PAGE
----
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Tourists in Thailand pay cash to meet exotic-looking war refugees.
MAE HONG SON, Thailand — When war became unbearable in Mu Dti’s remote Burmese village, she fled. For four days, she scrambled along mountain switchbacks, leaving sectarian conflict behind for the safety of a Thai refugee camp.
But Mu Dti, 15, arrived with a dubious advantage over the thousands of other Burmese refugees who routinely trudge across the Thai-Burma border. She is so exotic looking that tourists will pay cash to meet her.
Mu Dti’s neck appears supernaturally long, the result of metallic rings looped around her neck since she was six. Per customs expected of women in her tribe, the Kayan, the brass has weighed down and contorted her clavicle. The effect is extraordinary: Her head appears disembodied atop a tall, shimmering pedestal.
“The people ask, ‘Does it hurt? Is it heavy?’” said Mu Dti in Thai, a language picked up in the camp. She speaks almost no English but, when fair-skinned foreigners approach her, Mu Dti introduces herself as Mary. “I say, ‘No, I’m used to my rings.’”
The morality of paying to mingle with war refugees is slippery enough. But consider also that Mu Dti’s new “village,” despite its dirt paths, bamboo huts and loose roosters, is something of a fabrication.
Created by Thai business interests, who charge an $8.50 entrance fee for foreign guests, the settlement is essentially a live-in gift shop.
Of the roughly 120 inhabitants of her camp, Huay Pukeng, more than 30 are females laden with neck rings. They are required to await tourists from morning to dusk and scratch out a living selling trinkets, T-shirts and photo-ops.
Travel agents call it “long-neck tourism.” Human rights watchdogs, including the United Nations refugee commission, prefer the phrase “human zoo.”
“As far as we can tell, this happened kind of organically. Someone saw the business potential in this hill tribe and started managing them,” said Visanu Arunbamrungvong, the state-run Tourism Authority of Thailand’s director in Mae Hong Son province on the Thai-Burma border.
As refugees, the Kayan are forbidden from leaving the province in which they’re registered. They can, however, acquire work permits, which are coveted among Burmese refugees. All receive an allowance of food and toiletries while women wearing brass rings pocket an additional $50 a month.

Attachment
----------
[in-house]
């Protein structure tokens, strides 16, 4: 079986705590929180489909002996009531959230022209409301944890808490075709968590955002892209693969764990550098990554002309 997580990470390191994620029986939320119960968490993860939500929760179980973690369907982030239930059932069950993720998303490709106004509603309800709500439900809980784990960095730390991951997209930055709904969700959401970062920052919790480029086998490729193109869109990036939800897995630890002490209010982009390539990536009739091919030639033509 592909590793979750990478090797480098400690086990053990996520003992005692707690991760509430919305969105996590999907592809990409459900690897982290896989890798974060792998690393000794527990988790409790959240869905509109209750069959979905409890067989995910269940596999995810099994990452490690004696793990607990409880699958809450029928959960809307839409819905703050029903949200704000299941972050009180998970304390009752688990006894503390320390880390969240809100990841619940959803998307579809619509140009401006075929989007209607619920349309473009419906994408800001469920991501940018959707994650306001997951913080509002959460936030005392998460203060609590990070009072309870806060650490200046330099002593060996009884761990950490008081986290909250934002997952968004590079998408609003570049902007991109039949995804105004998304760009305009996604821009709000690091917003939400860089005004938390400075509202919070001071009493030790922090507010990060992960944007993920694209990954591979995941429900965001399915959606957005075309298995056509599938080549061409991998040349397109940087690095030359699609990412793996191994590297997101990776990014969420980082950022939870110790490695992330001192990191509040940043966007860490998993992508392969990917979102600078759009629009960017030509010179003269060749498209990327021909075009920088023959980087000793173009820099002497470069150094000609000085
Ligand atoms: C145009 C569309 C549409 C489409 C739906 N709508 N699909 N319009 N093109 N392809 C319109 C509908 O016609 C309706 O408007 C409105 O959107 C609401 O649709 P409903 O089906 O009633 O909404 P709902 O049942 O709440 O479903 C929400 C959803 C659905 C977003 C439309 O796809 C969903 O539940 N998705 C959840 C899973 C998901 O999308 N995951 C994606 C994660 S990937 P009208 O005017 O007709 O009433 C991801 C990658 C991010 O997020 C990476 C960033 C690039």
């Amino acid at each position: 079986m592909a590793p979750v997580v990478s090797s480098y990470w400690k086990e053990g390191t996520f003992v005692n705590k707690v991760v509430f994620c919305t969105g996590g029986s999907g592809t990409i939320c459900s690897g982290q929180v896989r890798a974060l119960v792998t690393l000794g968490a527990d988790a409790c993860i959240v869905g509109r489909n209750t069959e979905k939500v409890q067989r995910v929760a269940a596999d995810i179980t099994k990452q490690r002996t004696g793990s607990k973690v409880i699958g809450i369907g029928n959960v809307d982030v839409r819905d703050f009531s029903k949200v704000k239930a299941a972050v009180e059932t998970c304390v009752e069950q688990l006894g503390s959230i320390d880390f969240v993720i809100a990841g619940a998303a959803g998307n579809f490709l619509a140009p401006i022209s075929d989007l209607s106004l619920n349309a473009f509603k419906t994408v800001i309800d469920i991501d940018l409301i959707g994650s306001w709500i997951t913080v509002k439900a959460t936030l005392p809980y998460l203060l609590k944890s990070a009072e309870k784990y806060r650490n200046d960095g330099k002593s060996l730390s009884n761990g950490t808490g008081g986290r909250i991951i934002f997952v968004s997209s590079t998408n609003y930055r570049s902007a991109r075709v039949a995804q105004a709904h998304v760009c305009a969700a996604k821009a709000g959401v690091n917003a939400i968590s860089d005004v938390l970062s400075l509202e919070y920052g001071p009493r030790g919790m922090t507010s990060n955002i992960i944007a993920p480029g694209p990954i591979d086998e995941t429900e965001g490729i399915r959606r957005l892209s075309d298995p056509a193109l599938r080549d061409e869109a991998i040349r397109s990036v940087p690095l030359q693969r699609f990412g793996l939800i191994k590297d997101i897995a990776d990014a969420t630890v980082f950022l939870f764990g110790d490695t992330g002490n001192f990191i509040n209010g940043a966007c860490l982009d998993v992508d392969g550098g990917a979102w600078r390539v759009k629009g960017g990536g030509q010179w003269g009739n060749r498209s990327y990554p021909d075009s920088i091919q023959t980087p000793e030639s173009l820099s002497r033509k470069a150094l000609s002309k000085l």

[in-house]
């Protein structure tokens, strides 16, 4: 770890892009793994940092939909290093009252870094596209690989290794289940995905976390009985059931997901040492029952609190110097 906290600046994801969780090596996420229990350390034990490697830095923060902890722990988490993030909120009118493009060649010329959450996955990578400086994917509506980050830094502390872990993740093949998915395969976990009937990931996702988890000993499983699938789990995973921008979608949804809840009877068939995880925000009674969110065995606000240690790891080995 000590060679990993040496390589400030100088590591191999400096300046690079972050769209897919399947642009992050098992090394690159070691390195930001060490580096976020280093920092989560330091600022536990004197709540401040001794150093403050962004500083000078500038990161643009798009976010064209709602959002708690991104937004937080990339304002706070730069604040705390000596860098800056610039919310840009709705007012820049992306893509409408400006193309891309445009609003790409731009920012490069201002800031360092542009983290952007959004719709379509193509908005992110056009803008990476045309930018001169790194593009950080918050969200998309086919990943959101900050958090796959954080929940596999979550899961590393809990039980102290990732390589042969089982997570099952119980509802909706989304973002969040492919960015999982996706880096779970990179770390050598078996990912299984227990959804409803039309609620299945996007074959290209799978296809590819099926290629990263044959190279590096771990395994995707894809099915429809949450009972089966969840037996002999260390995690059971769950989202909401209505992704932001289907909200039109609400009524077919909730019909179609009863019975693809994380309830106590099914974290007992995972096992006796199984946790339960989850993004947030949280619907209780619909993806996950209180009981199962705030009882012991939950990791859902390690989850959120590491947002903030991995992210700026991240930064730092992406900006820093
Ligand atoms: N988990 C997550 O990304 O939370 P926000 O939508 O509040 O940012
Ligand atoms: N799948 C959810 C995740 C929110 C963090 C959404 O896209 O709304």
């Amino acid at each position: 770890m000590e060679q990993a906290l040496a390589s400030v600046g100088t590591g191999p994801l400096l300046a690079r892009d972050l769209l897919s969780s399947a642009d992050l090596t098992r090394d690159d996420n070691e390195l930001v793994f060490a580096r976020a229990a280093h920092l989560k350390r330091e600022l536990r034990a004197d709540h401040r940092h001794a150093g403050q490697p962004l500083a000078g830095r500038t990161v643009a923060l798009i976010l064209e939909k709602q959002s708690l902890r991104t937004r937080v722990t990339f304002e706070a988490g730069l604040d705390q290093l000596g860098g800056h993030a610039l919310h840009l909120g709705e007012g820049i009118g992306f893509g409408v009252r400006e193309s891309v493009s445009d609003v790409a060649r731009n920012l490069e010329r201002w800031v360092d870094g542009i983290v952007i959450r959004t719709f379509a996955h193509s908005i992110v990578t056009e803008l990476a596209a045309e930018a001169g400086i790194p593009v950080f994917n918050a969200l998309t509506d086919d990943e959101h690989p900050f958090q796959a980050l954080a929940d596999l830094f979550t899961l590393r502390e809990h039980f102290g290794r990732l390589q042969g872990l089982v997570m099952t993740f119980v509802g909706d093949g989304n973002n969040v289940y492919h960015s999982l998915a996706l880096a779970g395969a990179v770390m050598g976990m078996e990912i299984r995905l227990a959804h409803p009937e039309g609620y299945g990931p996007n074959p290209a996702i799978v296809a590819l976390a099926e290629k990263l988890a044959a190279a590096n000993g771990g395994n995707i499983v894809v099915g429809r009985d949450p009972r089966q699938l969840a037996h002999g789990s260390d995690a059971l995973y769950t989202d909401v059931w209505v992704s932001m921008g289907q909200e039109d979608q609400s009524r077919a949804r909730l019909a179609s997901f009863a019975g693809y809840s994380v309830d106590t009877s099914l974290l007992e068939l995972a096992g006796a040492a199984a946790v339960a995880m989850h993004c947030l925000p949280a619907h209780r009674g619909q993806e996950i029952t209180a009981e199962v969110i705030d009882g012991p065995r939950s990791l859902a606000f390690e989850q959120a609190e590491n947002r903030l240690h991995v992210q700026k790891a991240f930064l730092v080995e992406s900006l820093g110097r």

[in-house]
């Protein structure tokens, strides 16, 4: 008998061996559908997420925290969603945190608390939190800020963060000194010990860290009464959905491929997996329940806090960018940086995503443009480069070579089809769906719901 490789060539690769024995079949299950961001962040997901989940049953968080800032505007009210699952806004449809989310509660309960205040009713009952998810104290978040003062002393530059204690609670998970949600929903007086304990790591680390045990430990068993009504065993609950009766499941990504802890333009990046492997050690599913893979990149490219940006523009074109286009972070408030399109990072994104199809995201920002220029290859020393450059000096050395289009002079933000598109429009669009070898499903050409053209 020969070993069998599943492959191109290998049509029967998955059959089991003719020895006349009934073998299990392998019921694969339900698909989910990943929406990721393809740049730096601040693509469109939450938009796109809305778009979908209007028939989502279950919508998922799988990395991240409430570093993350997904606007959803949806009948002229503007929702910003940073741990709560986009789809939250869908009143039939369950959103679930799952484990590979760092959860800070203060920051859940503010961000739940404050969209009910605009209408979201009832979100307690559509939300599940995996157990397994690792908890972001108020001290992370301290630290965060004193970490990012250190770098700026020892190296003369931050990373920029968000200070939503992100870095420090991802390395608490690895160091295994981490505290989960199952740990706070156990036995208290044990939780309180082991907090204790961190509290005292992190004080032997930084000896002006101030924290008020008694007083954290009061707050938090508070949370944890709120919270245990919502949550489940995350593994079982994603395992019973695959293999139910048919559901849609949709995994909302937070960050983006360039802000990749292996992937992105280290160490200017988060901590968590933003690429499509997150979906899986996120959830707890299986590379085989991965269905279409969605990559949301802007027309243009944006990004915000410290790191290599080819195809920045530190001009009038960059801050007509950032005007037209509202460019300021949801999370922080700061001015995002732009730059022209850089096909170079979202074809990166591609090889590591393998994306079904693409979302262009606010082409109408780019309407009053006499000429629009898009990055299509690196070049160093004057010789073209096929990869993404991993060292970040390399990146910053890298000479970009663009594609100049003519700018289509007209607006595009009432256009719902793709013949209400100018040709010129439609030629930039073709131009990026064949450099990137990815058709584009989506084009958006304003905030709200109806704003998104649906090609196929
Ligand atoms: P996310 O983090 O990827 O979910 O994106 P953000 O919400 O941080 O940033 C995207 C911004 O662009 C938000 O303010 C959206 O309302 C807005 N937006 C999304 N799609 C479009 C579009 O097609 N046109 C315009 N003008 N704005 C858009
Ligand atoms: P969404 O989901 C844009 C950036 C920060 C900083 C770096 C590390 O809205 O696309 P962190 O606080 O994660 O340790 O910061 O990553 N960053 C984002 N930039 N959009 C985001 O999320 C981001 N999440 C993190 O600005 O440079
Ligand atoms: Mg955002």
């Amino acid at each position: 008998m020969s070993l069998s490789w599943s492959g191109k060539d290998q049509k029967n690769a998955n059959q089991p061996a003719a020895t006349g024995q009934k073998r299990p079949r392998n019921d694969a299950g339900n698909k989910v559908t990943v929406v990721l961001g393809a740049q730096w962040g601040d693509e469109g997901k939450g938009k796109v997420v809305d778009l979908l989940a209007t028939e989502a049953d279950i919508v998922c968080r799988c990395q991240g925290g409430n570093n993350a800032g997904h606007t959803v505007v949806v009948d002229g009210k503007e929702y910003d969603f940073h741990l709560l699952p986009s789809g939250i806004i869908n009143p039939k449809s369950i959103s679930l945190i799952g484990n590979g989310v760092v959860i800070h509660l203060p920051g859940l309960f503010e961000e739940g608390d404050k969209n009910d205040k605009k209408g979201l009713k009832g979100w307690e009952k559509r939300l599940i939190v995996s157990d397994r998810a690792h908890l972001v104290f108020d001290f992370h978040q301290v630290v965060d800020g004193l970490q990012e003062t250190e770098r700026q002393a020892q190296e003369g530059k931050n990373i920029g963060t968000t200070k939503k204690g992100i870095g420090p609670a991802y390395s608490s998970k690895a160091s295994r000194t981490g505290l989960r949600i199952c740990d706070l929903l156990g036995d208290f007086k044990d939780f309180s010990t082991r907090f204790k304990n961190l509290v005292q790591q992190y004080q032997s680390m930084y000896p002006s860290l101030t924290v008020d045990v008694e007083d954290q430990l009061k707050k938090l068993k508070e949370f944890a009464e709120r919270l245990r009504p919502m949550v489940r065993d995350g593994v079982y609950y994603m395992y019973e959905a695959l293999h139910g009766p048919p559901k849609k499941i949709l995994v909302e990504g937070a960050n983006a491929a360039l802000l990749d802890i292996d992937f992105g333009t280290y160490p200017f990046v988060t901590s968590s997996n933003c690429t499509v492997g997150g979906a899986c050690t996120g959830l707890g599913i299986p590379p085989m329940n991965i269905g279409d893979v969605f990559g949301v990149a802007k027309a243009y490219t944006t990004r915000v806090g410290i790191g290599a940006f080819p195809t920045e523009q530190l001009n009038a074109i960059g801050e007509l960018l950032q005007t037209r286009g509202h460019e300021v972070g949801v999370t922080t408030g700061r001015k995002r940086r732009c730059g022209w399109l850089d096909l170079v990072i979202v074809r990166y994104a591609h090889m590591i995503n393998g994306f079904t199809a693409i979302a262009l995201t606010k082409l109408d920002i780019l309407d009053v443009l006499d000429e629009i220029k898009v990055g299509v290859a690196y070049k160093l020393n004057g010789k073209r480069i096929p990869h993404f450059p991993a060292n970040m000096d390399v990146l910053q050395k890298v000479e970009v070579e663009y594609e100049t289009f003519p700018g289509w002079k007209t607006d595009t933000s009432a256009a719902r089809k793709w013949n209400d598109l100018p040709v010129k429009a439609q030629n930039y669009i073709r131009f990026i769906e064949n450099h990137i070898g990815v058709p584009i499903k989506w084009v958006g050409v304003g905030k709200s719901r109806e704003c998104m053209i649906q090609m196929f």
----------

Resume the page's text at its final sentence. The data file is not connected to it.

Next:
But revenue from $8.50 entrance fee, which can easily generate $300 per village in a day, is not directly dispersed to the hundred or so Kayan that inhabit each village.
“This fee supports their daily needs, such as food [rice and curry], medical treatment, children’s education, development of their village and other extra needs,” according to an official statement from the village owners’ consortium. The villagers, however, can keep profits from handicrafts peddled by tribeswomen.
Though some travelers squirm at this arrangement, plenty don’t. Van loads of curious foreigners arrive each day to tour these commercialized refugee camps.
In Mae Hong Son, the Thai province where the Kayan first fled in 1984, three separate “long-neck” villages are situated within a short drive from hotels. Several more villages are located in Chiang Mai, a jungle-trekking destination and major stop on the foreign tourist circuit.
One Thai entrepreneur even created a “long-neck” tourist village outside Pattaya, a tawdry beach city best known for its red-light nightlife.
“We’re told to only direct people to these camps if they ask directly,” Visanu said. About 10 years ago, he said, a flood of complaints from inside and outside Thailand led the tourist authority to strip images of the Kayan from its promotional materials.
Most of the domestic criticism, he said, focused on the perceived self-inflicted cruelty of wearing heavy rings. The neck rings can weigh up to 25 pounds. “Society determined it was wrong,” Visanu said, “and we can’t be seen as promoting cruelty. We can only direct people there if they come in and ask.”